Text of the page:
One of the most confusing elements you’ll find on a food label, “natural and artificial flavors” can mean a few things. On the surface, “natural” means the chemical used came from an edible source, and “artificial” means it came from a inedible source. A lemon peel is an example of a natural edible source, while petroleum could be a source an artificial source. Just because a natural ingredient comes from an edible source doesn’t automatically make it better for you, however. This is because artificial ingredients may be safer, as only safety-tested ingredients are used.

According to the FDA, a natural flavor can be “derived from a spice, fruit or fruit juice, vegetable or vegetable juice, edible yeast, herb, bark, bud, root, leaf or similar plant material, meat, seafood, poultry, eggs, dairy products, or fermentation products” whose primary function is flavor, rather than nutrition.[5]

The FDA’s definition of an artificial flavor is simply a flavor that is NOT from a natural source (see above quote). I counted 727 artificial flavors listed on their website.[6]

Because it’s so hard to tell what you are really getting when you see something with “natural and artificial flavors” on a label, it’s best to buy foods with flavors that are spelled out plainly.

Bottom Line: Avoid

7. ACESULFAME POTASSIUM

Also known by the name “Acesulfame-K” or “Ace-K” for short, acesulfame potassium is an artificial sweetener 200 times sweeter than table sugar.

Testing of this artificial sweetener began in the 1970s and was approved by the FDA in 1998. Critics cite inadequate testing as the primary source of concern for the chemical, along with studies which show possible carcinogenic effects in rats and mice. One study found an increased risk of cancer among male mice, but similar study was conducted showing no such risk. Other research suggests acesulfame K may affect prenatal development, as well as thyroid damage in lab animals (rats, rabbits, and dogs) after the body breaks down the chemical into acetoacetamide.

The FDA and European Food Safety Authority have dismissed such cancer claims.

Overall, further research is required before a proper conclusion can be made regarding this chemical. Until then, acesulfame potassium will have a grade of caution.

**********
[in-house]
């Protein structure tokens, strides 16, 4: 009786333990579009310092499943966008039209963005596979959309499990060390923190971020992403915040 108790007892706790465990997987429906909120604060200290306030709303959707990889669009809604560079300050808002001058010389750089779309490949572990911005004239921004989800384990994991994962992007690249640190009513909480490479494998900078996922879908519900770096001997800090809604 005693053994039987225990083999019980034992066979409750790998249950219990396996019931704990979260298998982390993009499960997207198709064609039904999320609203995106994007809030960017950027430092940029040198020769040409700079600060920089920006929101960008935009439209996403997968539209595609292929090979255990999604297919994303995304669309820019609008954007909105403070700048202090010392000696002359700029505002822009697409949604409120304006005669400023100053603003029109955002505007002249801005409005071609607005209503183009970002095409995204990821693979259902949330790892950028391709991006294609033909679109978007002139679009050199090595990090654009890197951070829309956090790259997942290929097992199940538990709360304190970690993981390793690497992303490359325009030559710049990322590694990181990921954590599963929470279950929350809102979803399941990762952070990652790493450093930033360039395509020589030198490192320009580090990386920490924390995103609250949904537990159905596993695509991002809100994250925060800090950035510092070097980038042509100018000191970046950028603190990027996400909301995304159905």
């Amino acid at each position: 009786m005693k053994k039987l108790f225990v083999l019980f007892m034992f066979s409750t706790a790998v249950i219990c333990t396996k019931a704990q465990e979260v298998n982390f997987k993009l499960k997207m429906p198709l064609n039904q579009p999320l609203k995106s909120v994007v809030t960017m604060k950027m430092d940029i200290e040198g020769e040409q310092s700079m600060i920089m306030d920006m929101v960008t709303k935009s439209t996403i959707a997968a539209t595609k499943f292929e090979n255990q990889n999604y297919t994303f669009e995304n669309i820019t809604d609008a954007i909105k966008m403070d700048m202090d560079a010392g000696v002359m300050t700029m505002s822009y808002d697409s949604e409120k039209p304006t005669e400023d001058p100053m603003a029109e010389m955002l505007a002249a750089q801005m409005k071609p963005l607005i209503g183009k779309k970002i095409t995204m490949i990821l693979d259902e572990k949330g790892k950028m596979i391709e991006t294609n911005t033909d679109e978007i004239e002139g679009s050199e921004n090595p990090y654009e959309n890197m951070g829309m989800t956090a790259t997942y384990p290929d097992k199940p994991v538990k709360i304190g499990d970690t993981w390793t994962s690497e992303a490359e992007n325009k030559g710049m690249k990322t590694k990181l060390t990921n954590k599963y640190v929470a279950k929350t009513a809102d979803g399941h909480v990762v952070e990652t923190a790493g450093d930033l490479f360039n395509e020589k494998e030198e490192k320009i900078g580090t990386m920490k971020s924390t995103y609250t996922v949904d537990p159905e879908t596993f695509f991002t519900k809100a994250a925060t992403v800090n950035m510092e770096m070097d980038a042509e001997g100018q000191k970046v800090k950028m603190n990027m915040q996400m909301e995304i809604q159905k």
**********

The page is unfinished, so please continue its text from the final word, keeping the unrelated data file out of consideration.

Bottom Line: Caution

8. POTASSIUM CITRATE

Potassium citrate is a white hygroscopic salt of citric acid. In the laboratory, it is produced by reacting potassium bicarbonate or potassium carbonate with citric acid solution. Potassium citrate is used as an additive in carbonated soft drinks, ice creams and candies. Drink flavors derived from orange, lemon, grapefruit and other citrus fruits are examples of flavors with potassium citrate.

Uses

The major benefit of potassium citrate, both as an additive and as a drug, is that it makes the urine less acidic (acting as an alkali). This helps reduce the incidence of gout and kidney stones.[7] Potassium citrate has also been shown to increase the mineral density of bones thus being effective in the treatment of osteoporosis.[8] Finally, it is also used in the treatment and management of other metabolic problems such as metabolic acidosis and renal acidosis.

Safety Analysis

It is important to avoid or limit your intake of food or drinks containing potassium citrate when the following conditions are suspected:

Also, the following side effects have been reported in people who have taken potassium citrate supplements or drugs: skin irritation, nausea, diarrhea, stomach pain, emesis (vomiting).

*Kidney stone formation is a complicated process. Generally, reducing the acidity of urine is helpful in reducing the onset of stones. But alkali can sometimes worsen stones, becoming problematic rather than helpful.

Bottom Line: Caution

9. RED 40

The FDA has certified nine food color additives under the United States Federal Food, Drug, and Cosmetic Act (FD&C for short). Red No. 40 is one of them. The common name for Red 40 is “Allura Red AC” and gives food products an orange-red coloring.

As with all food colorings, the FDA mandates that it is listed on food labels. Red 40, specifically, is produced from coal tars – which is a by-product from the distillation of coal and is used to make a variety of products (coke (fuel), coal gas, soap). A thick, black liquid, coal tar is also used to improve road surfaces and to preserve rail ties.

Safety

While the FDA regards Red 40 as safe, there are some potential negative health effects. Things like allergic reactions, the development of food intolerances, asthma, and swelling of the mouth may occur. It is also linked to hyperactivity in kids, which may trigger ADHD behaviors in those who are genetically susceptible, and is “reasonably anticipated” to be a human carcinogen according to the US Department of Health and Human Services.

In studies involving rats, Red 40 was shown to lower reproductive abilities, decrease body and brain weight in parents and offspring, and lower the chances of survival in newborns.